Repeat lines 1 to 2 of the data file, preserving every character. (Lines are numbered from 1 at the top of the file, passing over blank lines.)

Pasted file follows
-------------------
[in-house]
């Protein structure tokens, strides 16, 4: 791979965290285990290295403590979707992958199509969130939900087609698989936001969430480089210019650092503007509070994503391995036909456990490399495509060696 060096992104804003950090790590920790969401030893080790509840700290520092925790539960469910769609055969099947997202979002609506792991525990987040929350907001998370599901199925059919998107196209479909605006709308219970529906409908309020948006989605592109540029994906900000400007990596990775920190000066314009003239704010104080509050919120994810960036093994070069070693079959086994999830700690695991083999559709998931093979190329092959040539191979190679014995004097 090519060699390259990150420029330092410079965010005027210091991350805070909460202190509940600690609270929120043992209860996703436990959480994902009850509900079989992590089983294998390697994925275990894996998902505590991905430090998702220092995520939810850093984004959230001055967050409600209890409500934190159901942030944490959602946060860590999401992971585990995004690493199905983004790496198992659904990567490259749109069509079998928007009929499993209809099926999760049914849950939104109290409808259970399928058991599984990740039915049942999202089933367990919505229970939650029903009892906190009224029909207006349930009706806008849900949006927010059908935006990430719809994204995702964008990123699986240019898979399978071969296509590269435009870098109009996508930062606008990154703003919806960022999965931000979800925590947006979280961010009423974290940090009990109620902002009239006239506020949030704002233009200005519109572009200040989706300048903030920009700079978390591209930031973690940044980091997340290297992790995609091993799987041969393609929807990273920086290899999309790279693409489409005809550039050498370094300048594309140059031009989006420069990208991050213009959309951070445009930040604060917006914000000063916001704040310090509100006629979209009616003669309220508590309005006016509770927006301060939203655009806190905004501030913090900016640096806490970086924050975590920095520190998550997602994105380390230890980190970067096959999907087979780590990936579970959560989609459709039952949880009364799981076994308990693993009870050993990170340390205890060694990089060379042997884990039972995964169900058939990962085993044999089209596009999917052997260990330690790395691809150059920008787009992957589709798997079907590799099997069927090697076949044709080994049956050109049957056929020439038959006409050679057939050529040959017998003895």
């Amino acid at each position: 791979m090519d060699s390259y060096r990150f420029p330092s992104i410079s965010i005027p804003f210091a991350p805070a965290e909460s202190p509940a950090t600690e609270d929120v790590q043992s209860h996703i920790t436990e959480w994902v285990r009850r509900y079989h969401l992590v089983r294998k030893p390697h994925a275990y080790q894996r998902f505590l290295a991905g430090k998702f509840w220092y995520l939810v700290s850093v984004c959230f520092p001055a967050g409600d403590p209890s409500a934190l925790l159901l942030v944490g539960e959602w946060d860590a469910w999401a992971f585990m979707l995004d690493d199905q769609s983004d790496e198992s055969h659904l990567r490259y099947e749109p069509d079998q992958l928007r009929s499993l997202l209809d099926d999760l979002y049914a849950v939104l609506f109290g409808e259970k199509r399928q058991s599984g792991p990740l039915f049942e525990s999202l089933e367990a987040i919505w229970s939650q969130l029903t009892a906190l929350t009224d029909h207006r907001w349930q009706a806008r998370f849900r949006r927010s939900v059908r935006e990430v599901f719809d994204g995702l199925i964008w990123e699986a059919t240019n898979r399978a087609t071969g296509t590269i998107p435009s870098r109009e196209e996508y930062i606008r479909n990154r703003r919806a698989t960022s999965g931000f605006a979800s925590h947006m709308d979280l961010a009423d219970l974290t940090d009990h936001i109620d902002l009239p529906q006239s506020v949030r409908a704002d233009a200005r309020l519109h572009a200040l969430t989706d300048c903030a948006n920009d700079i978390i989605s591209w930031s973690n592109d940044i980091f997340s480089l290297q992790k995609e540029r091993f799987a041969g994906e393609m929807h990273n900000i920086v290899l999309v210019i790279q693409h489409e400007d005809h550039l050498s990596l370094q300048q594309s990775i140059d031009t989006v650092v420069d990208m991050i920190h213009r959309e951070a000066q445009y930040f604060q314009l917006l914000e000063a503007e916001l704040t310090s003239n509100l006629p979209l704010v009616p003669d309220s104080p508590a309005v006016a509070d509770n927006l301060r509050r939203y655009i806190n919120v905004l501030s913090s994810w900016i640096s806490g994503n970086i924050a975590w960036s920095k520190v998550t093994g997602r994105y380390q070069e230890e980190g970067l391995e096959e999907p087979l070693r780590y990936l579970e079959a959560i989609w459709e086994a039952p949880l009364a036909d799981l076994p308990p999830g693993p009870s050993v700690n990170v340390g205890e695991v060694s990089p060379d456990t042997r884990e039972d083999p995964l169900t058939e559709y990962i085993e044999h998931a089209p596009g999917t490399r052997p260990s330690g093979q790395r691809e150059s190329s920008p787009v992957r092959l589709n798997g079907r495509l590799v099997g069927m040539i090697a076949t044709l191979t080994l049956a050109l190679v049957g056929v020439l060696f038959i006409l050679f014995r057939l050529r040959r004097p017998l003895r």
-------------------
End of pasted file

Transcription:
[in-house]
């Protein structure tokens, strides 16, 4: 791979965290285990290295403590979707992958199509969130939900087609698989936001969430480089210019650092503007509070994503391995036909456990490399495509060696 060096992104804003950090790590920790969401030893080790509840700290520092925790539960469910769609055969099947997202979002609506792991525990987040929350907001998370599901199925059919998107196209479909605006709308219970529906409908309020948006989605592109540029994906900000400007990596990775920190000066314009003239704010104080509050919120994810960036093994070069070693079959086994999830700690695991083999559709998931093979190329092959040539191979190679014995004097 090519060699390259990150420029330092410079965010005027210091991350805070909460202190509940600690609270929120043992209860996703436990959480994902009850509900079989992590089983294998390697994925275990894996998902505590991905430090998702220092995520939810850093984004959230001055967050409600209890409500934190159901942030944490959602946060860590999401992971585990995004690493199905983004790496198992659904990567490259749109069509079998928007009929499993209809099926999760049914849950939104109290409808259970399928058991599984990740039915049942999202089933367990919505229970939650029903009892906190009224029909207006349930009706806008849900949006927010059908935006990430719809994204995702964008990123699986240019898979399978071969296509590269435009870098109009996508930062606008990154703003919806960022999965931000979800925590947006979280961010009423974290940090009990109620902002009239006239506020949030704002233009200005519109572009200040989706300048903030920009700079978390591209930031973690940044980091997340290297992790995609091993799987041969393609929807990273920086290899999309790279693409489409005809550039050498370094300048594309140059031009989006420069990208991050213009959309951070445009930040604060917006914000000063916001704040310090509100006629979209009616003669309220508590309005006016509770927006301060939203655009806190905004501030913090900016640096806490970086924050975590920095520190998550997602994105380390230890980190970067096959999907087979780590990936579970959560989609459709039952949880009364799981076994308990693993009870050993990170340390205890060694990089060379042997884990039972995964169900058939990962085993044999089209596009999917052997260990330690790395691809150059920008787009992957589709798997079907590799099997069927090697076949044709080994049956050109049957056929020439038959006409050679057939050529040959017998003895």